One week ago I visited for the first time another Middle Eastern country, after Egypt. Of course I was looking forward to it from the moment I heard I got the possibility to go. A couple weeks later, the moment was there: we’re off to Jordan!
On Thursday we left in the morning and would arrive before 2 pm in the red sea town of Nuweiba. The next day we had to cross over the Red Sea by boat, so we had time left to play around a little. It was hot! So normally there would be a run-off contest who lays first in the water, like what happened in Marsa Matrouh, however this time all of us took it easy because we had enough time and enough sun. The small beach of our hotel (village) is private and the water is really clear, there are no fish here but there are boats who can take you to coral rich areas. Interesting is that our village is at the same time an organic farm, for those who would like to travel more eco friendly. The town of Nuweiba is not that big and intersting to go around, but that makes relaxing the number 1 activity.
The next day we head off early morning to the ferry, which leaves at 6 and brings us to Aqaba in Jordan. The landscape in Sinai is already full with mountains, but arriving in Aqaba you are welcomed by mountains which make quite an impression. To confess, I was quite amazed by the shapes and texture, and I gained some sort of love for the nature of the country (-which is quite different from the green and flat country I grew up in-).
We had only two days in Jordan, so the first day we head off to Petra.
This old, marvelous city is since 5 years declared a wonder of the new world. I have seen a lot of history already in Egypt, and Petra’s entrance fee is $70,- for foreigners, so I was thinking to skip this. My advice: Do not do this! Of course it has a reason for being a wonder, that’s what I told myself afterwards. It offers however a lot of entertainment, or visual entertainment in a way. The rocks surrounding the city are surrealistic and if I could I would take one home. From the moment I walked upon the square where the Kashneh stands, my jaw was dropping, but literally. WOW, this was more than I expected. The surrounding theatre, tombes or temples do not even come close to this beauty.
So after walking around for 3 hours or so, we went for lunch and it seems in Jordan tourists are being treated on an open-buffet each time they eat.
The drive to Amman is not that long, and our Mercedes 315 including TV, cold drinks and comfortable chairs did the job quite well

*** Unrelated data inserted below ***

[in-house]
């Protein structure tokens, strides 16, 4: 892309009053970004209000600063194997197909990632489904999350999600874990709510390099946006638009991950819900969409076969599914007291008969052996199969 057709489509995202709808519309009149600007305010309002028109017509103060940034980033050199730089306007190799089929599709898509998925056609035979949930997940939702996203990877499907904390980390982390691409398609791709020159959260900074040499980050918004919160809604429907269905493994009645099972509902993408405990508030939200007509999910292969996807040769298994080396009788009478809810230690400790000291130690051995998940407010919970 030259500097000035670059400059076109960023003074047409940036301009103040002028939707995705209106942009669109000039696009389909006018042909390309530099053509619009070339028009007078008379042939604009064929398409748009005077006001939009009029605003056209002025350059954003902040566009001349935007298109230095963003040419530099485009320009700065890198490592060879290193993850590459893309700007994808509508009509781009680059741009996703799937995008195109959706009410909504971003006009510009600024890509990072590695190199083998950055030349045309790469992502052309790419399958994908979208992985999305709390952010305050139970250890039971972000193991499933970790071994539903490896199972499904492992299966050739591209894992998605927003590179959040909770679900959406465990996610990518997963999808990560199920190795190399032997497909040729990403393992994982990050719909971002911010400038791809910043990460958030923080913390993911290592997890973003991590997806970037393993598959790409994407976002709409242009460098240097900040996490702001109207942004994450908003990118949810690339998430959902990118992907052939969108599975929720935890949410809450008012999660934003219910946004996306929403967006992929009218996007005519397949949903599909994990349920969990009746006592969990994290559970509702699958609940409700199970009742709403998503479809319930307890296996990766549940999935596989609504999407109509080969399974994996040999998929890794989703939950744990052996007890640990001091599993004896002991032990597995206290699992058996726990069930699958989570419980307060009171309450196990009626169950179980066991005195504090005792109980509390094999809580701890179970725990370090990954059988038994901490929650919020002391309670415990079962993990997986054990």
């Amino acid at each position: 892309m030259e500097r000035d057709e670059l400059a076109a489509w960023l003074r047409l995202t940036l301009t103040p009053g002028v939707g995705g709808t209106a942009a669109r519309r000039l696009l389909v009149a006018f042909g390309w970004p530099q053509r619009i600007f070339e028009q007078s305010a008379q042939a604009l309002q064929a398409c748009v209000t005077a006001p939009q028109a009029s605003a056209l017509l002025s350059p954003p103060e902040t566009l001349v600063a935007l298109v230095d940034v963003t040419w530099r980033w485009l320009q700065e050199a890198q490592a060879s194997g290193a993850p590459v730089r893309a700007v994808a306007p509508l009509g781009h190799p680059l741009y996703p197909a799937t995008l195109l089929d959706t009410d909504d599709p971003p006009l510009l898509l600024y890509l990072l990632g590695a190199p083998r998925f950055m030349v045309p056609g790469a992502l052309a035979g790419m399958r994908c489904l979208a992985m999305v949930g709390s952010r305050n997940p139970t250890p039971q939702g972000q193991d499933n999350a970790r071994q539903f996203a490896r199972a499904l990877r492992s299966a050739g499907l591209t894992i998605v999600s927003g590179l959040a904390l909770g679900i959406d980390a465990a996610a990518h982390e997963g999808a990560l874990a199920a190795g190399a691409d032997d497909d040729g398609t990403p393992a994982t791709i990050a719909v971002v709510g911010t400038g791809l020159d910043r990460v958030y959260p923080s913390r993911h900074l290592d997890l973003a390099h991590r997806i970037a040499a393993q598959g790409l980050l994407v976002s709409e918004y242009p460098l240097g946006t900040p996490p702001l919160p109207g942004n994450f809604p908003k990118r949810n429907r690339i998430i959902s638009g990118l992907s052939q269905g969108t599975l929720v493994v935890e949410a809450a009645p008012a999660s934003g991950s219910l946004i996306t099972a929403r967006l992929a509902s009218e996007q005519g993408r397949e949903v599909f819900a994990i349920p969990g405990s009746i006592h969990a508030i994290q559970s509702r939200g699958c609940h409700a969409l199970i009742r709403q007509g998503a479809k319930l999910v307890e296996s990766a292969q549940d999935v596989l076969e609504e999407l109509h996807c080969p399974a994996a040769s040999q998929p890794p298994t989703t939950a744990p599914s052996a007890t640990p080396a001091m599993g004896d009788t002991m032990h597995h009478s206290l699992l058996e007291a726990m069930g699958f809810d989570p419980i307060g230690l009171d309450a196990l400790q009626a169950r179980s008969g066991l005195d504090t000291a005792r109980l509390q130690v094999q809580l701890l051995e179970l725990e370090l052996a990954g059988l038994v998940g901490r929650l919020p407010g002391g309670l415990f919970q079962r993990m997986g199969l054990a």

Amman is the capital of Jordan and a little more then 2 million people live in this city, with a lot of immigrants from Pakistan and Iraq. This is where I got the feeling where Jordan is the little, spoiled brother of Egypt. Smaller, more efficient and more rich. There are less people in traditional clothing (in Amman) and the cars are from the same size as the USA. There were motorbikes that reminded me of Batman and definetely raised my intention to get my Bike license. Too bad only was that our hotel featured sauna and jacuzzi, but they are not open on Friday because it is the religious day off.
The next day we went off to the old Citadel (Jabal al-Qal’a) in Amman, and try to visit this if you can. Note that most touragencies will include this, according to the loads of white socks in slippers that also were here this morning. The view from the top of one of the mountains is mesmerizing. 360 degrees over the capital, authentic Arabic feel is what I would describe it like, as images like I know the Middle East in my mind. If not enough, we head further to the Dead Sea. A little more then 1 hour from Amman: the lowest point on Earth and one of the saltiest water lakes. Here men can float, even if you cannot swim, try to balance on your back and automatically you can drift (and dream) away. Haha, the taste is horrible so make sure you don’t drink too much! Cover yourself in mud to have the full experience and your skin will feel fresh and soft afterwards. The rest of the time you can spend hanging around the freshwater pools or in the restaurant (open buffet of course).
By ending lunch here, our program for the weekend also ended and we could start with our trip back to Cairo. First off to Aqaba, which is a nice small town where we had small amount of time for a juice, and then check-in on the boat. This time almost empty and where National Geographic shows on the tv’s available, the chairs leaning to the back.
Make sure your visas are legitimate when returning to Egypt, for most tourists this is however the case. From the port it is a small 6 hours to Cairo.
Arriving late at night, I managed to get some rest before going back to work on Sunday. With the smile of Jordan still on my face.